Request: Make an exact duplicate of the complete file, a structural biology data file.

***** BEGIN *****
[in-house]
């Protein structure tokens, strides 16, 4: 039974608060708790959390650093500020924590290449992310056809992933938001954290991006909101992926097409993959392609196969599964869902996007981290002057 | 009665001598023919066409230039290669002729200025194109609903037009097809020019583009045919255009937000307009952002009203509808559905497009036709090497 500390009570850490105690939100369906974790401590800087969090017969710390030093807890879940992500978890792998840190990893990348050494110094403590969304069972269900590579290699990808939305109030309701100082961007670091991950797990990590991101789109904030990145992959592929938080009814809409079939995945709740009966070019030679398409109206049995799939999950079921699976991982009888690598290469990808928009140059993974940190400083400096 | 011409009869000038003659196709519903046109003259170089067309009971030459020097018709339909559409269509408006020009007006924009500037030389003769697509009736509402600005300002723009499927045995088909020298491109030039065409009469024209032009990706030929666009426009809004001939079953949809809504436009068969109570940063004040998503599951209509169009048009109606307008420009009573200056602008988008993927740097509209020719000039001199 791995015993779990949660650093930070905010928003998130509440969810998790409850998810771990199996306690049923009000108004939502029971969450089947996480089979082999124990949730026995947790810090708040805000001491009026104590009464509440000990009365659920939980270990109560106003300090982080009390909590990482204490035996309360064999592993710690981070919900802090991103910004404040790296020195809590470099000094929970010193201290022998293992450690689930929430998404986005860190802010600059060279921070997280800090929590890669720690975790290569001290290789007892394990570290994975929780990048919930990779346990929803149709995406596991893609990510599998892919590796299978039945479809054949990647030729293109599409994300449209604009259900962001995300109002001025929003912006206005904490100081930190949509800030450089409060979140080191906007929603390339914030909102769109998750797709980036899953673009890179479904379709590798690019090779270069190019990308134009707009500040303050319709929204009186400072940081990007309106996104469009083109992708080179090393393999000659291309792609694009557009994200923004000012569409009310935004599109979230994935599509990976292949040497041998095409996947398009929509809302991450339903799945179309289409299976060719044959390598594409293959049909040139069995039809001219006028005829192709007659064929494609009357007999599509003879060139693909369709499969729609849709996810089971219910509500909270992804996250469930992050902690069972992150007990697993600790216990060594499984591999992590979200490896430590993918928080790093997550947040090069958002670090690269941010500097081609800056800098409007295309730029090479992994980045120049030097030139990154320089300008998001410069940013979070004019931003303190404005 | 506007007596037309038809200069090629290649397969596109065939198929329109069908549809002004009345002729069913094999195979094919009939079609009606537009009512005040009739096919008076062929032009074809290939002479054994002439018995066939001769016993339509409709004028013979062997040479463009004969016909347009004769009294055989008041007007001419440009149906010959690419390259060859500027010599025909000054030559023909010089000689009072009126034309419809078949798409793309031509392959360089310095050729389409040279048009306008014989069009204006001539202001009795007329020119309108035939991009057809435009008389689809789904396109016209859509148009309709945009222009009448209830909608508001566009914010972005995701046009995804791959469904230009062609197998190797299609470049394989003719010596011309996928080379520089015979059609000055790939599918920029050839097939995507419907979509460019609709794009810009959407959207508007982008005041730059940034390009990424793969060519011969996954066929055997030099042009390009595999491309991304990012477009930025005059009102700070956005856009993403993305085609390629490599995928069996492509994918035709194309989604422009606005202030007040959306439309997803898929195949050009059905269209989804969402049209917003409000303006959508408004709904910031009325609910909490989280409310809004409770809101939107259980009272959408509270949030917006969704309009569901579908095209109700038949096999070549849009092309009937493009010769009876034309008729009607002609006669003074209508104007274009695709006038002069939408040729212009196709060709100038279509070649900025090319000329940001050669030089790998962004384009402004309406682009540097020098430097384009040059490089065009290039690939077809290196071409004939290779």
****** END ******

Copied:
[in-house]
């Protein structure tokens, strides 16, 4: 039974608060708790959390650093500020924590290449992310056809992933938001954290991006909101992926097409993959392609196969599964869902996007981290002057 | 009665001598023919066409230039290669002729200025194109609903037009097809020019583009045919255009937000307009952002009203509808559905497009036709090497 500390009570850490105690939100369906974790401590800087969090017969710390030093807890879940992500978890792998840190990893990348050494110094403590969304069972269900590579290699990808939305109030309701100082961007670091991950797990990590991101789109904030990145992959592929938080009814809409079939995945709740009966070019030679398409109206049995799939999950079921699976991982009888690598290469990808928009140059993974940190400083400096 | 011409009869000038003659196709519903046109003259170089067309009971030459020097018709339909559409269509408006020009007006924009500037030389003769697509009736509402600005300002723009499927045995088909020298491109030039065409009469024209032009990706030929666009426009809004001939079953949809809504436009068969109570940063004040998503599951209509169009048009109606307008420009009573200056602008988008993927740097509209020719000039001199 791995015993779990949660650093930070905010928003998130509440969810998790409850998810771990199996306690049923009000108004939502029971969450089947996480089979082999124990949730026995947790810090708040805000001491009026104590009464509440000990009365659920939980270990109560106003300090982080009390909590990482204490035996309360064999592993710690981070919900802090991103910004404040790296020195809590470099000094929970010193201290022998293992450690689930929430998404986005860190802010600059060279921070997280800090929590890669720690975790290569001290290789007892394990570290994975929780990048919930990779346990929803149709995406596991893609990510599998892919590796299978039945479809054949990647030729293109599409994300449209604009259900962001995300109002001025929003912006206005904490100081930190949509800030450089409060979140080191906007929603390339914030909102769109998750797709980036899953673009890179479904379709590798690019090779270069190019990308134009707009500040303050319709929204009186400072940081990007309106996104469009083109992708080179090393393999000659291309792609694009557009994200923004000012569409009310935004599109979230994935599509990976292949040497041998095409996947398009929509809302991450339903799945179309289409299976060719044959390598594409293959049909040139069995039809001219006028005829192709007659064929494609009357007999599509003879060139693909369709499969729609849709996810089971219910509500909270992804996250469930992050902690069972992150007990697993600790216990060594499984591999992590979200490896430590993918928080790093997550947040090069958002670090690269941010500097081609800056800098409007295309730029090479992994980045120049030097030139990154320089300008998001410069940013979070004019931003303190404005 | 506007007596037309038809200069090629290649397969596109065939198929329109069908549809002004009345002729069913094999195979094919009939079609009606537009009512005040009739096919008076062929032009074809290939002479054994002439018995066939001769016993339509409709004028013979062997040479463009004969016909347009004769009294055989008041007007001419440009149906010959690419390259060859500027010599025909000054030559023909010089000689009072009126034309419809078949798409793309031509392959360089310095050729389409040279048009306008014989069009204006001539202001009795007329020119309108035939991009057809435009008389689809789904396109016209859509148009309709945009222009009448209830909608508001566009914010972005995701046009995804791959469904230009062609197998190797299609470049394989003719010596011309996928080379520089015979059609000055790939599918920029050839097939995507419907979509460019609709794009810009959407959207508007982008005041730059940034390009990424793969060519011969996954066929055997030099042009390009595999491309991304990012477009930025005059009102700070956005856009993403993305085609390629490599995928069996492509994918035709194309989604422009606005202030007040959306439309997803898929195949050009059905269209989804969402049209917003409000303006959508408004709904910031009325609910909490989280409310809004409770809101939107259980009272959408509270949030917006969704309009569901579908095209109700038949096999070549849009092309009937493009010769009876034309008729009607002609006669003074209508104007274009695709006038002069939408040729212009196709060709100038279509070649900025090319000329940001050669030089790998962004384009402004309406682009540097020098430097384009040059490089065009290039690939077809290196071409004939290779």